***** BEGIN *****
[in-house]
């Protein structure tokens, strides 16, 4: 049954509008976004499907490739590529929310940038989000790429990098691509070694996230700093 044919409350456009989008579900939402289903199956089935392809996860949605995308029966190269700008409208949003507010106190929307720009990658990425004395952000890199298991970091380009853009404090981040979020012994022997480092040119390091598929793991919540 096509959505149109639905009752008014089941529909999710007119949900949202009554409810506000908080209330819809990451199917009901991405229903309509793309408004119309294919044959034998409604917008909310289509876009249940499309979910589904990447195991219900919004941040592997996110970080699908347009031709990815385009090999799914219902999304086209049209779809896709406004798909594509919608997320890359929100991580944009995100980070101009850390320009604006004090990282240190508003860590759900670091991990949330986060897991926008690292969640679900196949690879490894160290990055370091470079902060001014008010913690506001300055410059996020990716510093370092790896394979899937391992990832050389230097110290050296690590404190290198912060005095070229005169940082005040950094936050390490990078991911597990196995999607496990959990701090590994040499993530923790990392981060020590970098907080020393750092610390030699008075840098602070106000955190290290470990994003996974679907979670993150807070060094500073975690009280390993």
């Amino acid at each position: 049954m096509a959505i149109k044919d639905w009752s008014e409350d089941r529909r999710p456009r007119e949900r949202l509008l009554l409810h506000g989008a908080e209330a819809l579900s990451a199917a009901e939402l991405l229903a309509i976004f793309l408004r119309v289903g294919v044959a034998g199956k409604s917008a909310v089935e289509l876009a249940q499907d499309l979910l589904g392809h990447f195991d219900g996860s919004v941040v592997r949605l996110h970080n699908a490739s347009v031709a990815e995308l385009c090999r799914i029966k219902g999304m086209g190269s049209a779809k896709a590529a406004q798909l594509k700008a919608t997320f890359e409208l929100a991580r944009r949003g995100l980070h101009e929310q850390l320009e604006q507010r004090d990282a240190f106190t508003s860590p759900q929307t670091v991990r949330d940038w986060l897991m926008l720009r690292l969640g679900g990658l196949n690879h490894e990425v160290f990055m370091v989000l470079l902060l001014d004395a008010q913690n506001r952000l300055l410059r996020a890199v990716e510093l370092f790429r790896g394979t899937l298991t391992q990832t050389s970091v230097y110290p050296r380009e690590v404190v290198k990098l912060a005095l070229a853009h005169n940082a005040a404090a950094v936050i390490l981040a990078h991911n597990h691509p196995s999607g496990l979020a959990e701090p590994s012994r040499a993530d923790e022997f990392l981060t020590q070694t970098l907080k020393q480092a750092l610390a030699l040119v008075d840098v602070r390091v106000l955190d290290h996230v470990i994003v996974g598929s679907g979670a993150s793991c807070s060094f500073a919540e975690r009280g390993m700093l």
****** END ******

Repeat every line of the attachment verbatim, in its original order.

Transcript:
[in-house]
């Protein structure tokens, strides 16, 4: 049954509008976004499907490739590529929310940038989000790429990098691509070694996230700093 044919409350456009989008579900939402289903199956089935392809996860949605995308029966190269700008409208949003507010106190929307720009990658990425004395952000890199298991970091380009853009404090981040979020012994022997480092040119390091598929793991919540 096509959505149109639905009752008014089941529909999710007119949900949202009554409810506000908080209330819809990451199917009901991405229903309509793309408004119309294919044959034998409604917008909310289509876009249940499309979910589904990447195991219900919004941040592997996110970080699908347009031709990815385009090999799914219902999304086209049209779809896709406004798909594509919608997320890359929100991580944009995100980070101009850390320009604006004090990282240190508003860590759900670091991990949330986060897991926008690292969640679900196949690879490894160290990055370091470079902060001014008010913690506001300055410059996020990716510093370092790896394979899937391992990832050389230097110290050296690590404190290198912060005095070229005169940082005040950094936050390490990078991911597990196995999607496990959990701090590994040499993530923790990392981060020590970098907080020393750092610390030699008075840098602070106000955190290290470990994003996974679907979670993150807070060094500073975690009280390993």
């Amino acid at each position: 049954m096509a959505i149109k044919d639905w009752s008014e409350d089941r529909r999710p456009r007119e949900r949202l509008l009554l409810h506000g989008a908080e209330a819809l579900s990451a199917a009901e939402l991405l229903a309509i976004f793309l408004r119309v289903g294919v044959a034998g199956k409604s917008a909310v089935e289509l876009a249940q499907d499309l979910l589904g392809h990447f195991d219900g996860s919004v941040v592997r949605l996110h970080n699908a490739s347009v031709a990815e995308l385009c090999r799914i029966k219902g999304m086209g190269s049209a779809k896709a590529a406004q798909l594509k700008a919608t997320f890359e409208l929100a991580r944009r949003g995100l980070h101009e929310q850390l320009e604006q507010r004090d990282a240190f106190t508003s860590p759900q929307t670091v991990r949330d940038w986060l897991m926008l720009r690292l969640g679900g990658l196949n690879h490894e990425v160290f990055m370091v989000l470079l902060l001014d004395a008010q913690n506001r952000l300055l410059r996020a890199v990716e510093l370092f790429r790896g394979t899937l298991t391992q990832t050389s970091v230097y110290p050296r380009e690590v404190v290198k990098l912060a005095l070229a853009h005169n940082a005040a404090a950094v936050i390490l981040a990078h991911n597990h691509p196995s999607g496990l979020a959990e701090p590994s012994r040499a993530d923790e022997f990392l981060t020590q070694t970098l907080k020393q480092a750092l610390a030699l040119v008075d840098v602070r390091v106000l955190d290290h996230v470990i994003v996974g598929s679907g979670a993150s793991c807070s060094f500073a919540e975690r009280g390993m700093l």